Permits to hunt bull elk in Utah now available

Bull elk in Utah, date not specified | Photo by Rich Hansen, Utah Division of Wildlife Resources, St. George News

UTAH – Hunting bull elk in Utah this fall? It’s easy to get a permit to hunt during the general season. Just log onto the Division of Wildlife Resources website, visit a DWR office or your nearest Utah hunting license agent and buy one.

A total of 30,000 rifle and muzzleloader permits are on sale.

It usually takes a few weeks for general elk permits to sell out.

“Don’t wait too long, though,” Lindy Varney, wildlife licensing coordinator for the DWR, said. “If you want to hunt elk in Utah, I’d encourage you to buy a permit as soon as you can.”

General archery elk permits are one type of elk permit that won’t sell out. They aren’t limited in number.

General archery elk permits are also currently on sale. They’ll be available until the extended archery elk hunt ends on Dec. 15.

Two types of units

Before a rifle or muzzleloader permit is purchased, decide which units you want to hunt on: any-bull units, where you’re allowed to take a bull of any size, or spike-only units, where only spike bulls may be taken.

If an any-bull permit is purchased, hunting is permitted on all of the any-bull units in Utah. If a spike-only permit is purchased, hunting is allowed on all of the spike-only units in the state.

While many hunters dream of taking a large, branch-antlered bull, Varney said a hunt on a spike-only unit provides several advantages.

One of the neat things about hunting on a spike-only unit is the chance to hear and see big, mature bulls. The spike-only hunts are held on the same areas where the limited-entry hunts are held. You can’t take a branch-antlered bull with a spike-only permit, but you can still experience the thrill of being near these big elk.”

The spike-only units are mostly public land, so there are lots of places to hunt. And just like taking a branch-antlered bull, taking a spike bull will provide a lot of tasty, healthy meat.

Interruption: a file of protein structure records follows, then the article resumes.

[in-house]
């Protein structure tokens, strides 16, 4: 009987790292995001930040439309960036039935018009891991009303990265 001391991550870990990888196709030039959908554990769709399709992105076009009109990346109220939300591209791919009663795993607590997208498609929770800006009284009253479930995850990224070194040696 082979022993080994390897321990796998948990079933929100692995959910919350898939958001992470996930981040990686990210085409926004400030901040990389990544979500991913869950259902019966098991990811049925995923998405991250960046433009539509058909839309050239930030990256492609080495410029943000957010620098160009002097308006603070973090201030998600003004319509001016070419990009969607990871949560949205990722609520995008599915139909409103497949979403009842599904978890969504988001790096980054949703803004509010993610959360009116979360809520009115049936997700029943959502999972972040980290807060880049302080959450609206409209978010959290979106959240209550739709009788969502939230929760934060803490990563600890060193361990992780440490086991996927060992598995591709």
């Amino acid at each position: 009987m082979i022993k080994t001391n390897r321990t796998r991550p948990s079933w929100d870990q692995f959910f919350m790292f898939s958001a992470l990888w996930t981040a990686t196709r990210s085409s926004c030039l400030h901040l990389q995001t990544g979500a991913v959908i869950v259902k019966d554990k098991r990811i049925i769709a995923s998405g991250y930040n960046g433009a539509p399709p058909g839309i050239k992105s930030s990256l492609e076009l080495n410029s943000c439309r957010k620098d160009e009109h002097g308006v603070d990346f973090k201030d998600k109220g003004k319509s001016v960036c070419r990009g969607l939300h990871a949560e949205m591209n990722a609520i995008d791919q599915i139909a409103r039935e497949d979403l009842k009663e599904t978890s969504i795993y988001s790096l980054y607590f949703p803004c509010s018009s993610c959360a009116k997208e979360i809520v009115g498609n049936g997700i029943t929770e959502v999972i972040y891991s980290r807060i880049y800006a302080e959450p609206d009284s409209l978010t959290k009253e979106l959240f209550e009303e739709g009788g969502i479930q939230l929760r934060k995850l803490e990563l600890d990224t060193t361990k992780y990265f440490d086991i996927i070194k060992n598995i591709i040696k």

For branch-antlered bulls on an any-bull unit, Justin Shannon, big game coordinator for the DWR, said the North Slope unit and the South Slope unit in the Uinta Mountains are the most popular units in the state.

“Hunting any-bull units can be a challenge,” Shannon said, “but they hold some big bulls.”

A map that shows Utah’s spike-only and any-bull units is available on pages 54 and 55 of the 2017 Utah Big Game Field Regulations Guidebook. Get the free guidebook by clicking here.

Utah Hunt Planner

As the hunt is prepared for, you are encouraged to visit the agency’s Utah Hunt Planner website.

Notes from the biologists who manage the units you’re thinking about hunting are there, along with general information about the units, and safety and weather information. Information about the number of bulls on the units is also given. Maps are available that show the units’ boundaries, which land is public and which is private, and the various types of elk habitat found on the units.

Shannon said DWR biologists want you to have a great experience hunting bull elk in Utah this fall.

“We want you to have a successful, enjoyable time. The experience you have is important to us. We’re hoping the information on the site will help you plan your most successful hunt yet.”

If you have questions about hunting elk in Utah, call the nearest Division of Wildlife Resources office or the DWR’s Salt Lake City office at 801-538-4700.

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